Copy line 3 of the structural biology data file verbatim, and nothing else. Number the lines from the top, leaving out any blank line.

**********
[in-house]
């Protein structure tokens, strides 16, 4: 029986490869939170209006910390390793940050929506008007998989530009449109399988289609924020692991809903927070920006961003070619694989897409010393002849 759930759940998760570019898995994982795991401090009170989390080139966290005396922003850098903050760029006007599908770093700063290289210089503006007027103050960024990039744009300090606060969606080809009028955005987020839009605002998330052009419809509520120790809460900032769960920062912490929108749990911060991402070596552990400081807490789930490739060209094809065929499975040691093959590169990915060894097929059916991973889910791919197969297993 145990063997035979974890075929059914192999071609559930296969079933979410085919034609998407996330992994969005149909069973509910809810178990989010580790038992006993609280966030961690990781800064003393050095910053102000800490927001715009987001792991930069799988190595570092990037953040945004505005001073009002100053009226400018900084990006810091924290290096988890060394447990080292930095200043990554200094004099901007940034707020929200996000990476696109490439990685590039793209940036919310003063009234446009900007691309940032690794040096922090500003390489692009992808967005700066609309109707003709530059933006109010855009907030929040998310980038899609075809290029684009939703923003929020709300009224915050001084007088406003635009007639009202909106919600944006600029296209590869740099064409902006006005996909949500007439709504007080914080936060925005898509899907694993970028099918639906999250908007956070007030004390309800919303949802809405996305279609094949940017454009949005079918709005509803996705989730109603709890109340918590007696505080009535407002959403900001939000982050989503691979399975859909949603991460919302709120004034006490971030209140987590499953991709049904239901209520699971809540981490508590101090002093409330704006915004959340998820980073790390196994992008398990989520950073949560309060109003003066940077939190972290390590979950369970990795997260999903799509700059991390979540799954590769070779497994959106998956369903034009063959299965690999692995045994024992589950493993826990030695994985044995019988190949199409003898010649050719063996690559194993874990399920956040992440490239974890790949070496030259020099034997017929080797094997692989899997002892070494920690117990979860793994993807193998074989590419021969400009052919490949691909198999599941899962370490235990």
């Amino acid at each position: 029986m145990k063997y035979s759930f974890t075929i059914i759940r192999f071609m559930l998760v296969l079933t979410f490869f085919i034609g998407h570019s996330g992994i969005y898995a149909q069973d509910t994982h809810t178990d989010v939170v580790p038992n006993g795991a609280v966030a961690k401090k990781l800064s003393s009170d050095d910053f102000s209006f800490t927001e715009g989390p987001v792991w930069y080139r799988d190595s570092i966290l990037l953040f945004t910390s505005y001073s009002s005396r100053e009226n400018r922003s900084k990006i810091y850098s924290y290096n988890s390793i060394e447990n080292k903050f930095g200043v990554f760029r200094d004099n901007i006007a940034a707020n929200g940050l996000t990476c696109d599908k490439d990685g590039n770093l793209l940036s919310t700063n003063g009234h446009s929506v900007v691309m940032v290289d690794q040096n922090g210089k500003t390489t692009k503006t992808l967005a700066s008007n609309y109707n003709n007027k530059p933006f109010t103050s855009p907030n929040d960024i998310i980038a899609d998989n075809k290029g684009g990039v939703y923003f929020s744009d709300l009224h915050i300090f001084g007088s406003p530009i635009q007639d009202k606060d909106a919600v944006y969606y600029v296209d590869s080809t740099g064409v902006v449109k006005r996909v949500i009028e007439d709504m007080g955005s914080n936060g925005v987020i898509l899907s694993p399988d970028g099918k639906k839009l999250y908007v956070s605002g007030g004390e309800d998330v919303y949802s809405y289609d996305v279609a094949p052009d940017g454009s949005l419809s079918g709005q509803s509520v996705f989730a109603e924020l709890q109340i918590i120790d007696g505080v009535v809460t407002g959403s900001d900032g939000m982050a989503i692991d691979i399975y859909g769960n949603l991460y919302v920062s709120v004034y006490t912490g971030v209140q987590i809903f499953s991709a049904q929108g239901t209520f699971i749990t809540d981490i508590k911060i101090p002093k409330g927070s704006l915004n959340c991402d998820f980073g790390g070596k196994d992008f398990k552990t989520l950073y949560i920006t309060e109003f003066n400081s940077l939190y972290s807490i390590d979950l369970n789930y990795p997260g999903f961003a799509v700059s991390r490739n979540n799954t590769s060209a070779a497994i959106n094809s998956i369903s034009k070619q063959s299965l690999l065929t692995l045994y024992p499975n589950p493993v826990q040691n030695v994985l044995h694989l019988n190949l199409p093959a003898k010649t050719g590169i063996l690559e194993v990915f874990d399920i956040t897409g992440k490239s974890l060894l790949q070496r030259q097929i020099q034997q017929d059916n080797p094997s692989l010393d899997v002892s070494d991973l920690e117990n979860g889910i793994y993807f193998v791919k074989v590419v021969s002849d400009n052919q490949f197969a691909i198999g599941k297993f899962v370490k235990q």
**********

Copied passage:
């Amino acid at each position: 029986m145990k063997y035979s759930f974890t075929i059914i759940r192999f071609m559930l998760v296969l079933t979410f490869f085919i034609g998407h570019s996330g992994i969005y898995a149909q069973d509910t994982h809810t178990d989010v939170v580790p038992n006993g795991a609280v966030a961690k401090k990781l800064s003393s009170d050095d910053f102000s209006f800490t927001e715009g989390p987001v792991w930069y080139r799988d190595s570092i966290l990037l953040f945004t910390s505005y001073s009002s005396r100053e009226n400018r922003s900084k990006i810091y850098s924290y290096n988890s390793i060394e447990n080292k903050f930095g200043v990554f760029r200094d004099n901007i006007a940034a707020n929200g940050l996000t990476c696109d599908k490439d990685g590039n770093l793209l940036s919310t700063n003063g009234h446009s929506v900007v691309m940032v290289d690794q040096n922090g210089k500003t390489t692009k503006t992808l967005a700066s008007n609309y109707n003709n007027k530059p933006f109010t103050s855009p907030n929040d960024i998310i980038a899609d998989n075809k290029g684009g990039v939703y923003f929020s744009d709300l009224h915050i300090f001084g007088s406003p530009i635009q007639d009202k606060d909106a919600v944006y969606y600029v296209d590869s080809t740099g064409v902006v449109k006005r996909v949500i009028e007439d709504m007080g955005s914080n936060g925005v987020i898509l899907s694993p399988d970028g099918k639906k839009l999250y908007v956070s605002g007030g004390e309800d998330v919303y949802s809405y289609d996305v279609a094949p052009d940017g454009s949005l419809s079918g709005q509803s509520v996705f989730a109603e924020l709890q109340i918590i120790d007696g505080v009535v809460t407002g959403s900001d900032g939000m982050a989503i692991d691979i399975y859909g769960n949603l991460y919302v920062s709120v004034y006490t912490g971030v209140q987590i809903f499953s991709a049904q929108g239901t209520f699971i749990t809540d981490i508590k911060i101090p002093k409330g927070s704006l915004n959340c991402d998820f980073g790390g070596k196994d992008f398990k552990t989520l950073y949560i920006t309060e109003f003066n400081s940077l939190y972290s807490i390590d979950l369970n789930y990795p997260g999903f961003a799509v700059s991390r490739n979540n799954t590769s060209a070779a497994i959106n094809s998956i369903s034009k070619q063959s299965l690999l065929t692995l045994y024992p499975n589950p493993v826990q040691n030695v994985l044995h694989l019988n190949l199409p093959a003898k010649t050719g590169i063996l690559e194993v990915f874990d399920i956040t897409g992440k490239s974890l060894l790949q070496r030259q097929i020099q034997q017929d059916n080797p094997s692989l010393d899997v002892s070494d991973l920690e117990n979860g889910i793994y993807f193998v791919k074989v590419v021969s002849d400009n052919q490949f197969a691909i198999g599941k297993f899962v370490k235990q």